The black eyed boy, presumably a BEK, who terrified a large airman on a military base; the ghostly civil war soldiers of Patterson Road, Houston; supernatural entities at Victoria's Black Swan Inn in San Antonio; the Lake Worth monster, a creature appearing as part man, part goat and part fish; paranormal phenomena at the Tarpon Inn, Port Aransas, including a bathroom that sometimes has a pink glow; the ghostly nun and the doppelgangers of staff who roam La Posada Hotel, on the site of a former convent, in Laredo; and Pecos Bill with his coyote family, his rattlesnake Shake (that served as his lasso) and his true love the catfish-riding Slue-Foot Sue (Neil Armstrong may have been the first MAN to set FOOT on the moon but Sue banged her HEAD on it many years earlier, after being thrown by Bill's appropriately named horse, Widow-Maker), are more weird folklore associated with Texas.
The phantom of a former cleaner in a brown uniform and the ghostly sounds of children playing in the Rio Grande Plaza Hotel, Laredo; the sounds of happy children heard in the Hamilton Hotel, Laredo, even when no children are near; the three ghosts of the Hotel Galvez and Spa, Galveston, including one that leaves the scent of gardenias in a room; the groaning Enchanted Rock, said to be genuinely magical; phantoms of the Faust Hotel, New Braunfels, which include a black cat; the Confederate soldier and the phantom boy nicknamed "Jimmy" who still roam Tremont House hotel in Galveston; the ghost of a murdered call girl in the Gunter Hotel, San Antonio; the spirits of Texas Tech University in Lubbock, such as the shade of Sarah Morgan (who was killed by a student) in the biology building, the ghost of a bearded and stetsoned professor in Holden Hall, the phantom of a student in the underground tunnels (still trying to sneak into the girls' dormitories) and "George", the harmless spectre of the old President's House; and the winged, humanoid monsters of Littlefield who allegedly lived in the basement of two elderly spinsters, are yet more strange folktales of Texas.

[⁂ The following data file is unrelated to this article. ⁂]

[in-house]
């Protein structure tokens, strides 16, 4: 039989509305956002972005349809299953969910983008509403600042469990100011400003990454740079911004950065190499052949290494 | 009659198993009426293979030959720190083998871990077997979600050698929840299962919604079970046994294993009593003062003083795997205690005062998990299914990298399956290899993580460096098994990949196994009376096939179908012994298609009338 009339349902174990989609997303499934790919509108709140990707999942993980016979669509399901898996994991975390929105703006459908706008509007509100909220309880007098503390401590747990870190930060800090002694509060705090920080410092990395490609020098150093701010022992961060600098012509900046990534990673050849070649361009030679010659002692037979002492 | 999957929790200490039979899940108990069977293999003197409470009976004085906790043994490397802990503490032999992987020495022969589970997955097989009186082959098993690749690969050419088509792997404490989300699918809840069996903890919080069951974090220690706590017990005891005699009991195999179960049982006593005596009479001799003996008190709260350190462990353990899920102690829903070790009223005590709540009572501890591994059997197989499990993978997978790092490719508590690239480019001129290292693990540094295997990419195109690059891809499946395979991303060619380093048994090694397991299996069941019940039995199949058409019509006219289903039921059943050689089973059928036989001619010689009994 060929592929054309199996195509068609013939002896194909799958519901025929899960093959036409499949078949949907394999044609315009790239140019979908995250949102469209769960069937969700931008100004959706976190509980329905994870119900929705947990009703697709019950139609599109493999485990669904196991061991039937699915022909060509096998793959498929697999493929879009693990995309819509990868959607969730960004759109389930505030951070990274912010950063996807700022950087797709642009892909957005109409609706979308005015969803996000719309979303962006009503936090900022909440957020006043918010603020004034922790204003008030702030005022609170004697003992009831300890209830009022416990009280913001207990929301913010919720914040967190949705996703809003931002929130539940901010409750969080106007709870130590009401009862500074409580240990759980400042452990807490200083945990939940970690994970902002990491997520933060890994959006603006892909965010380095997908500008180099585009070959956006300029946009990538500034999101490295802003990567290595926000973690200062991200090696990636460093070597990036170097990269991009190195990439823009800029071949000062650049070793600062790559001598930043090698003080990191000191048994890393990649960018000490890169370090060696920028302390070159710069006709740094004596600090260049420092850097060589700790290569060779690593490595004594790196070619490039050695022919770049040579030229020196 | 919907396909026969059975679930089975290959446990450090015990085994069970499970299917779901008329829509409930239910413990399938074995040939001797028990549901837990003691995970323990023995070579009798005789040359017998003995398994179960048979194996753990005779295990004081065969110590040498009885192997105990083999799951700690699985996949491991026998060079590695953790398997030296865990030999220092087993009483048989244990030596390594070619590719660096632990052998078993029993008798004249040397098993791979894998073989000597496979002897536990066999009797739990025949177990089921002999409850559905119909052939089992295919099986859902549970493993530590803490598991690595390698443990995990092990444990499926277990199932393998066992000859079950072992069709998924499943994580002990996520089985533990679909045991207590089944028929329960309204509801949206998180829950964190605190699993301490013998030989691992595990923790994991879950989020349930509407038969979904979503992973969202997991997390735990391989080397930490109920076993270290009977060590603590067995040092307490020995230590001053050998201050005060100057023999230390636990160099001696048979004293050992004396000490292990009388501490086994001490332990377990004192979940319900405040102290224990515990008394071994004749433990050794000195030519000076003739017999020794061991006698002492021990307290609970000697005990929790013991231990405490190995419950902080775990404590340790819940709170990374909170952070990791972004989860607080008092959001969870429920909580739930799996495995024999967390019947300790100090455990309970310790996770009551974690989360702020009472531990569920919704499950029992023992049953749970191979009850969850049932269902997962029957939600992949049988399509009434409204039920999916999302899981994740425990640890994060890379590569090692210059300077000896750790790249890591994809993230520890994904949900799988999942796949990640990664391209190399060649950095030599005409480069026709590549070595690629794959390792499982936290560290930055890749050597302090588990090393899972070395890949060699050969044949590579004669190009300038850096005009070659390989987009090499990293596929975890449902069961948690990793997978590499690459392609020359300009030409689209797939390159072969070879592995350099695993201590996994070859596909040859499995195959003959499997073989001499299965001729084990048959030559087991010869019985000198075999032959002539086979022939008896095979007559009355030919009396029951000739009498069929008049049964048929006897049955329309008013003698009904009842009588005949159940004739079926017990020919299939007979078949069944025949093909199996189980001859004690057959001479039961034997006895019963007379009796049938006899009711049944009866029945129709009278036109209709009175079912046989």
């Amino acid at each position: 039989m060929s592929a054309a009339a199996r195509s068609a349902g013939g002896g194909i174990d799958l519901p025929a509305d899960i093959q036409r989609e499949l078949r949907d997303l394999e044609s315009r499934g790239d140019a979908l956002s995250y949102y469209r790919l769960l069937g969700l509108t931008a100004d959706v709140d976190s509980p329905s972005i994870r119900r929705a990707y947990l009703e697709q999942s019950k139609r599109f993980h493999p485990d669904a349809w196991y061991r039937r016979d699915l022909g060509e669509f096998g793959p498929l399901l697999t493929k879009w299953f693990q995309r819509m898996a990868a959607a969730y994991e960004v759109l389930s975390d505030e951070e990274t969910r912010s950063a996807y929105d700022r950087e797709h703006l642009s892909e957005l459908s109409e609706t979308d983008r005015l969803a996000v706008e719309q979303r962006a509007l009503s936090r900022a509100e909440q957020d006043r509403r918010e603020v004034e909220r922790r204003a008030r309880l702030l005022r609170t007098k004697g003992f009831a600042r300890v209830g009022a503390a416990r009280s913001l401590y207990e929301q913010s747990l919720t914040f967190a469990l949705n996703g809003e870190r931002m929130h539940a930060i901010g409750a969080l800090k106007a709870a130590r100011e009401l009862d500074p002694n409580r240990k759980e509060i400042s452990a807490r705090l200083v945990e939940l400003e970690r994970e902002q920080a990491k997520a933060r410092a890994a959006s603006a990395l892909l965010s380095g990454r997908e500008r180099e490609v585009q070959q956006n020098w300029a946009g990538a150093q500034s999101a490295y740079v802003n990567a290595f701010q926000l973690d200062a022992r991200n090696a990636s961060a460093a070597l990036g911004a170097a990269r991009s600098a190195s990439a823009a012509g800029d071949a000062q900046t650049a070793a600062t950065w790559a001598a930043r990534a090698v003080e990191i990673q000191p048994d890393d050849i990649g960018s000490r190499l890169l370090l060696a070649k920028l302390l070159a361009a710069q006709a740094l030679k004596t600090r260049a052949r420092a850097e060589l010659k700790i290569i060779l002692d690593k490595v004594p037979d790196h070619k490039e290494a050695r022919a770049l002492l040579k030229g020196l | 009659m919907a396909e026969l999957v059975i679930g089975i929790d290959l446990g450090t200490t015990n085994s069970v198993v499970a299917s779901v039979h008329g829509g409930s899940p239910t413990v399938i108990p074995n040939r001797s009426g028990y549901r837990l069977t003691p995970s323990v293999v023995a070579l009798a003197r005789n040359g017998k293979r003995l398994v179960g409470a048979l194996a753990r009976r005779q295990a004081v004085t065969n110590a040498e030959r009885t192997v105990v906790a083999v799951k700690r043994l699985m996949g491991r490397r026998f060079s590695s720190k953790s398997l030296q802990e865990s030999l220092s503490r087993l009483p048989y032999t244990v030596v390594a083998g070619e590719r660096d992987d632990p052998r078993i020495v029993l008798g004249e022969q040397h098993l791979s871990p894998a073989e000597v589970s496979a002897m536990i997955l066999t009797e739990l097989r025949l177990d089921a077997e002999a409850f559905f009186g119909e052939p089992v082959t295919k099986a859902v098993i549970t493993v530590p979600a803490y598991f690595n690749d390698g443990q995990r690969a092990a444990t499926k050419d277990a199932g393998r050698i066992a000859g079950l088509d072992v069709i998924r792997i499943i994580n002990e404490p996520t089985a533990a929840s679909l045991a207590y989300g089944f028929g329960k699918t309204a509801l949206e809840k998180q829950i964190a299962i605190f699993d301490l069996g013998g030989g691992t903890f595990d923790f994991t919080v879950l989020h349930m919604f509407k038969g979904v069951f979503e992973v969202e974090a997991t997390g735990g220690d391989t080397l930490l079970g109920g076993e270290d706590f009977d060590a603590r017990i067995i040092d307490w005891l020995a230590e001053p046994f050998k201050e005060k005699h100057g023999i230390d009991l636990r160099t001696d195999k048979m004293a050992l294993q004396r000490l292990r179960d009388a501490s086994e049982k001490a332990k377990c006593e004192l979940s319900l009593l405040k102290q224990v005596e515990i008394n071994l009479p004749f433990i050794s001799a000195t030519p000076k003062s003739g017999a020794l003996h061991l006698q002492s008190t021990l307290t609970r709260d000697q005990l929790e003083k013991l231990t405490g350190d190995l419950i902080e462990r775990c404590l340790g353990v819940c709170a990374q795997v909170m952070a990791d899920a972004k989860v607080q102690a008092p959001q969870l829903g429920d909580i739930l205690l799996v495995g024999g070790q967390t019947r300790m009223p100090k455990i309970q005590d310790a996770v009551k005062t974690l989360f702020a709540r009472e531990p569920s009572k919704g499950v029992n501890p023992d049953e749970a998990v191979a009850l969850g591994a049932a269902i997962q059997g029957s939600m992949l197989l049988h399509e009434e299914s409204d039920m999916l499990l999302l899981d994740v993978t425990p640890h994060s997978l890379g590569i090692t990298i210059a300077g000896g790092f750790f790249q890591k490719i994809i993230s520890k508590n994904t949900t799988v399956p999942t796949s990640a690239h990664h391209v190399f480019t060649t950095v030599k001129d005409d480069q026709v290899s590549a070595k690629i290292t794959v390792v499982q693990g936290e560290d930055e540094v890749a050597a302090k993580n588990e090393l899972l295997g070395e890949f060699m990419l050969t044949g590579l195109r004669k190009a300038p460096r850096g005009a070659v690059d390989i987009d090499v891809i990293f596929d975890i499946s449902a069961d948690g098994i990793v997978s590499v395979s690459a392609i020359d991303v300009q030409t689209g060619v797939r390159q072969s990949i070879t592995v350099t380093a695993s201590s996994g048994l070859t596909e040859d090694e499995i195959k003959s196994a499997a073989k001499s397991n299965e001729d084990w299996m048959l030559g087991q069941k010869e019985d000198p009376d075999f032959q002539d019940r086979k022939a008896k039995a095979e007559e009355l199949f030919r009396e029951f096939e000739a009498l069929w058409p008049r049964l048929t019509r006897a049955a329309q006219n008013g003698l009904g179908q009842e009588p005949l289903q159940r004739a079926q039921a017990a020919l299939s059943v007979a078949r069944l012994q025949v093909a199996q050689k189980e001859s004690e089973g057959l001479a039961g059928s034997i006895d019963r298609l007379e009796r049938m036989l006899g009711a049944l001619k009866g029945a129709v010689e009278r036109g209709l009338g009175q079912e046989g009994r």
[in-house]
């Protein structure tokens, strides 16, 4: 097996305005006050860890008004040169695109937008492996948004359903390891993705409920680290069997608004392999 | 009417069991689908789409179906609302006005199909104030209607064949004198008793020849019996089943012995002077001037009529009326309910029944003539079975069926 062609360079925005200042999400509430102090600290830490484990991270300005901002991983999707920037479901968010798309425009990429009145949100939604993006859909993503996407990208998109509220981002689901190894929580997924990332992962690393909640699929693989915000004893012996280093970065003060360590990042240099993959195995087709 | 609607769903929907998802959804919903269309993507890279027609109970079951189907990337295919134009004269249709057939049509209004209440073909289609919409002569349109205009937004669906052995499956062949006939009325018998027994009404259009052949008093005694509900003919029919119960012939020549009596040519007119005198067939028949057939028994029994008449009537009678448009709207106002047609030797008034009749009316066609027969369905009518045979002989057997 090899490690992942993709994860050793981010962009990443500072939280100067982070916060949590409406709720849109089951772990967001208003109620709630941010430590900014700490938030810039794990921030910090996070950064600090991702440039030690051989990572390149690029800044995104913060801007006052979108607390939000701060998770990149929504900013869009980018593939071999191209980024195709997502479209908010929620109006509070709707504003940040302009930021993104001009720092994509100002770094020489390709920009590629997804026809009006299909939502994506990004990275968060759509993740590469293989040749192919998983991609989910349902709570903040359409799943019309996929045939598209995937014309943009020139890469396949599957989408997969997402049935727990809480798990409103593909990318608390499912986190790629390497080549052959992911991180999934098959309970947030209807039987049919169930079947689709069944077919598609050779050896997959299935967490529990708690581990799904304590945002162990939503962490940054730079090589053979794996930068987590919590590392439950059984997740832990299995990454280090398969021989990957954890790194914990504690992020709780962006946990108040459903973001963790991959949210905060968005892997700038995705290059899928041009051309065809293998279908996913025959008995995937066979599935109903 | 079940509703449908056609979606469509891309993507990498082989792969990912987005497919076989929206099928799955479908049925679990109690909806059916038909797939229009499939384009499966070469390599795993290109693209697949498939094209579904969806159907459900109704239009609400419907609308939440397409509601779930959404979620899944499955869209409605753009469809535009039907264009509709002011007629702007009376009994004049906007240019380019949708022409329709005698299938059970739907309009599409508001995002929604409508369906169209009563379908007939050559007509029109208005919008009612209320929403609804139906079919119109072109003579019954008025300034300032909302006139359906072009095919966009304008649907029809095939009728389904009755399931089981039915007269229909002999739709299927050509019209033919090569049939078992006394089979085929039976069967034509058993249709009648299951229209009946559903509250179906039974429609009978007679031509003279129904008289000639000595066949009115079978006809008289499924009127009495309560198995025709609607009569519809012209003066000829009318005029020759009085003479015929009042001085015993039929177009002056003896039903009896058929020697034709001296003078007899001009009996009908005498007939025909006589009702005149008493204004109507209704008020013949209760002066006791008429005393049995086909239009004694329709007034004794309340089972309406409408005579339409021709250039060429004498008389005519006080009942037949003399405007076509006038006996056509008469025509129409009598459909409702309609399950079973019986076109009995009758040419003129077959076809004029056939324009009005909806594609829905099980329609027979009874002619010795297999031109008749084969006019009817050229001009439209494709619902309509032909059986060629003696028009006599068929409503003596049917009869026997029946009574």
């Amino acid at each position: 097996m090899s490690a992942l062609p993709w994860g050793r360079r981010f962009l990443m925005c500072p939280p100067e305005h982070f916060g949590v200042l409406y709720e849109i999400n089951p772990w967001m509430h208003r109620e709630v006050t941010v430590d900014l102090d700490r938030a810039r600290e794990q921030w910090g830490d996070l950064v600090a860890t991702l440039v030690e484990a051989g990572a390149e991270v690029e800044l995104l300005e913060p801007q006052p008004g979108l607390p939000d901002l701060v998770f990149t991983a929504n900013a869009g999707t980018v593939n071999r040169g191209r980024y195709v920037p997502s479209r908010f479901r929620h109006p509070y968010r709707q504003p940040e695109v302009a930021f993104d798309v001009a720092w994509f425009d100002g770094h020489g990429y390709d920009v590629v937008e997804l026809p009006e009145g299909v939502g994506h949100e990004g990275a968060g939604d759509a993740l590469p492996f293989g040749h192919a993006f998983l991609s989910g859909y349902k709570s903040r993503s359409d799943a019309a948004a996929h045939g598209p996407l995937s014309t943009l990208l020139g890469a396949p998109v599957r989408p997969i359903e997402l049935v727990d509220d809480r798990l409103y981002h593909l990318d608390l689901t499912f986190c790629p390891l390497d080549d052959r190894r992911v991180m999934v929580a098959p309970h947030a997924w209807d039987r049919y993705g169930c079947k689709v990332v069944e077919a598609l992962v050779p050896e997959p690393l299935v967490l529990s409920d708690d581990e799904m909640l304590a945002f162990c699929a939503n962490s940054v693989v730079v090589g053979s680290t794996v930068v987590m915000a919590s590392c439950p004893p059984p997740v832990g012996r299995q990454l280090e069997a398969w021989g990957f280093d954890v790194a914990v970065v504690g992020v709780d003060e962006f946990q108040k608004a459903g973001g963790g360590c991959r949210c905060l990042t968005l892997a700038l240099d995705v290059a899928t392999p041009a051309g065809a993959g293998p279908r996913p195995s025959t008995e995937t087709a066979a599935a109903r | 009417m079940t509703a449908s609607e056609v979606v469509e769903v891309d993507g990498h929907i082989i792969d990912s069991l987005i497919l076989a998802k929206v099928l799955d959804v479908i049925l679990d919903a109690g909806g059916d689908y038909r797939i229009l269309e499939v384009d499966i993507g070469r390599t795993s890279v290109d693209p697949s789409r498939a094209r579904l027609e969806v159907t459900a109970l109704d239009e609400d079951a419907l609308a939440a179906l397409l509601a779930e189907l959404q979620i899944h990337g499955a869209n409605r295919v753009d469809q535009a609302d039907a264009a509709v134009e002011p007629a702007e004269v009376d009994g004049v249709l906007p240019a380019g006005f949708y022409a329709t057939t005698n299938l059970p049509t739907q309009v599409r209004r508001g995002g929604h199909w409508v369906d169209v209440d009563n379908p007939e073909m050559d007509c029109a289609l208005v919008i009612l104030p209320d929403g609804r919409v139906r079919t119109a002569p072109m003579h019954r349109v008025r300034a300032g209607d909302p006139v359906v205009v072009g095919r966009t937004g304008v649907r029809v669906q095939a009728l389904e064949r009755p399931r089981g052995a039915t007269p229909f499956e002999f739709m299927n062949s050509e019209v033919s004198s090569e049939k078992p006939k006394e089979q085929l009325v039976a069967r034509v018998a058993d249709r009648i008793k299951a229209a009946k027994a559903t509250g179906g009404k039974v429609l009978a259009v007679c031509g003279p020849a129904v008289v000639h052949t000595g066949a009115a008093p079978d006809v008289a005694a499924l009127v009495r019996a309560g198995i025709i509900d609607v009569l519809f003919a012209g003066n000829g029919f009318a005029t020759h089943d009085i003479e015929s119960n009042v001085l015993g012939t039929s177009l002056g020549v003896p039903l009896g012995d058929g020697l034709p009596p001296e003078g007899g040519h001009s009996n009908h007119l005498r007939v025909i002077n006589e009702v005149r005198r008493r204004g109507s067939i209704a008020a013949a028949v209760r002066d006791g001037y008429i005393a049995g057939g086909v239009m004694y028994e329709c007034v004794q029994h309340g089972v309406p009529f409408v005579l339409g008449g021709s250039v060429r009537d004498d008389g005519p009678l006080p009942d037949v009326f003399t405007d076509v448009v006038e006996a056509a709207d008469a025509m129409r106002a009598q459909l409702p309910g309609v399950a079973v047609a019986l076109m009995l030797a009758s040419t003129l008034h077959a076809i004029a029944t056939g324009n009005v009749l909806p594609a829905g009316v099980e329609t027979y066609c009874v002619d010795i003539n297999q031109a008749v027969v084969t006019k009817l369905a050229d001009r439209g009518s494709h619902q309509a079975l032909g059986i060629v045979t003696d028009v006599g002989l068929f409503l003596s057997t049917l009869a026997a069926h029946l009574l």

Welcome to the United States. How well can you know the USA? Try visiting Houston, Los Angeles, San Diego, Juneau, Detroit, Philadelphia, Skagway, Boston, Sacramento, New Orleans, Dallas, Santa Fe, Seattle, Savannah, Corpus Christi, Las Vegas, New York, Sitka, San Francisco, Albuquerque, Miami, Anchorage, Lake Tahoe, St Louis, Indianapolis, Honolulu, Washington DC, Fairbanks, Atlanta, Minneapolis, Chicago, Fort Lauderdale, Salt Lake City, Atlantic City, Kansas City and Phoenix. Nobody can see every part of the United States of America but those cities are probably the ones that nearly everybody on earth has heard of. Niagara Falls, the Appalachians, Glacier Bay National Park, the Everglades, Yellowstone National Park, Yosemite National Park, the Okefenokee Swamp, the Florida Keys, Native American nations such as the Navajo and the Hopi, the Disney resorts, the plantations and bayous of the Mississippi Delta, rodeos, the Ozarks, Route 66, Marvellous scenery and sea life in Kenai Fjords National Park, the wild west town of Tombstone, Mount McKinley and fabulous wildlife in Denali National Park, Hawaiian volcanoes such as Mauna Loa, Mount Rainier National Park, the beach at Waikiki in Hawaii, the Arctic wilderness of Alaska, Mount Rushmore, the Grand Canyon, Bryce Canyon, the Adirondacks and the California coastline are also iconic sights and destinations. Come back soon for another helpful Camelopard tip.